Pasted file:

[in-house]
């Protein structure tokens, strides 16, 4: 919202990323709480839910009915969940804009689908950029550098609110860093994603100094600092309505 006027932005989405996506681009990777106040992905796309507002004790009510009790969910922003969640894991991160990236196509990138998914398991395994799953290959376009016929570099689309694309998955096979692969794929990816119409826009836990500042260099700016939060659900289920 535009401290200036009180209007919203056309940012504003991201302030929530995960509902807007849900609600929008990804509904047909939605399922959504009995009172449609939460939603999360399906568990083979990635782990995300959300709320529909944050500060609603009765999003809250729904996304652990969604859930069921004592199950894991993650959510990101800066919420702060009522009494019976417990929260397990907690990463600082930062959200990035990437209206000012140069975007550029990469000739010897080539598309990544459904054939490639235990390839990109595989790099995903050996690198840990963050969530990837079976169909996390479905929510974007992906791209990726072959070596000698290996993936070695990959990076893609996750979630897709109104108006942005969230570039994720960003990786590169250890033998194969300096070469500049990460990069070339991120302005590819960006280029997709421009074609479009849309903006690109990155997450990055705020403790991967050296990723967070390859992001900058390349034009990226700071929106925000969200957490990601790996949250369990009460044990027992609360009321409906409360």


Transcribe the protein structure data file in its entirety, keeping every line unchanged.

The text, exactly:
[in-house]
């Protein structure tokens, strides 16, 4: 919202990323709480839910009915969940804009689908950029550098609110860093994603100094600092309505 006027932005989405996506681009990777106040992905796309507002004790009510009790969910922003969640894991991160990236196509990138998914398991395994799953290959376009016929570099689309694309998955096979692969794929990816119409826009836990500042260099700016939060659900289920 535009401290200036009180209007919203056309940012504003991201302030929530995960509902807007849900609600929008990804509904047909939605399922959504009995009172449609939460939603999360399906568990083979990635782990995300959300709320529909944050500060609603009765999003809250729904996304652990969604859930069921004592199950894991993650959510990101800066919420702060009522009494019976417990929260397990907690990463600082930062959200990035990437209206000012140069975007550029990469000739010897080539598309990544459904054939490639235990390839990109595989790099995903050996690198840990963050969530990837079976169909996390479905929510974007992906791209990726072959070596000698290996993936070695990959990076893609996750979630897709109104108006942005969230570039994720960003990786590169250890033998194969300096070469500049990460990069070339991120302005590819960006280029997709421009074609479009849309903006690109990155997450990055705020403790991967050296990723967070390859992001900058390349034009990226700071929106925000969200957490990601790996949250369990009460044990027992609360009321409906409360």